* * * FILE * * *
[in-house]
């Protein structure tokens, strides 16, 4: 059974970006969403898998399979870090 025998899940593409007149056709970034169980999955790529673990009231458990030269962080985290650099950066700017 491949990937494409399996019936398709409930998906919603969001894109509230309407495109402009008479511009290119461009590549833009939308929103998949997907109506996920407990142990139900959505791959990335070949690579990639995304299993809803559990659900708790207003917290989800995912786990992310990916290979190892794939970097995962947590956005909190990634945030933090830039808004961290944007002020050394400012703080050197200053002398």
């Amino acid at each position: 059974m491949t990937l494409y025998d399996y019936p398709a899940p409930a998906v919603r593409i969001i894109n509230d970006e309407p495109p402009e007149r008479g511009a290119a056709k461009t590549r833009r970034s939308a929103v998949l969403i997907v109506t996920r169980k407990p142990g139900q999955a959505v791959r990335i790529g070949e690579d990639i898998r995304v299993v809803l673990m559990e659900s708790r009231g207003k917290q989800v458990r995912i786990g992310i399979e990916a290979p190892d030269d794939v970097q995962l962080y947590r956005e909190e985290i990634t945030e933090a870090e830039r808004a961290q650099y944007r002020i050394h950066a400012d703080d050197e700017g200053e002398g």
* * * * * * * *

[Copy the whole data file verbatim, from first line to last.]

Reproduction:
[in-house]
């Protein structure tokens, strides 16, 4: 059974970006969403898998399979870090 025998899940593409007149056709970034169980999955790529673990009231458990030269962080985290650099950066700017 491949990937494409399996019936398709409930998906919603969001894109509230309407495109402009008479511009290119461009590549833009939308929103998949997907109506996920407990142990139900959505791959990335070949690579990639995304299993809803559990659900708790207003917290989800995912786990992310990916290979190892794939970097995962947590956005909190990634945030933090830039808004961290944007002020050394400012703080050197200053002398």
């Amino acid at each position: 059974m491949t990937l494409y025998d399996y019936p398709a899940p409930a998906v919603r593409i969001i894109n509230d970006e309407p495109p402009e007149r008479g511009a290119a056709k461009t590549r833009r970034s939308a929103v998949l969403i997907v109506t996920r169980k407990p142990g139900q999955a959505v791959r990335i790529g070949e690579d990639i898998r995304v299993v809803l673990m559990e659900s708790r009231g207003k917290q989800v458990r995912i786990g992310i399979e990916a290979p190892d030269d794939v970097q995962l962080y947590r956005e909190e985290i990634t945030e933090a870090e830039r808004a961290q650099y944007r002020i050394h950066a400012d703080d050197e700017g200053e002398g």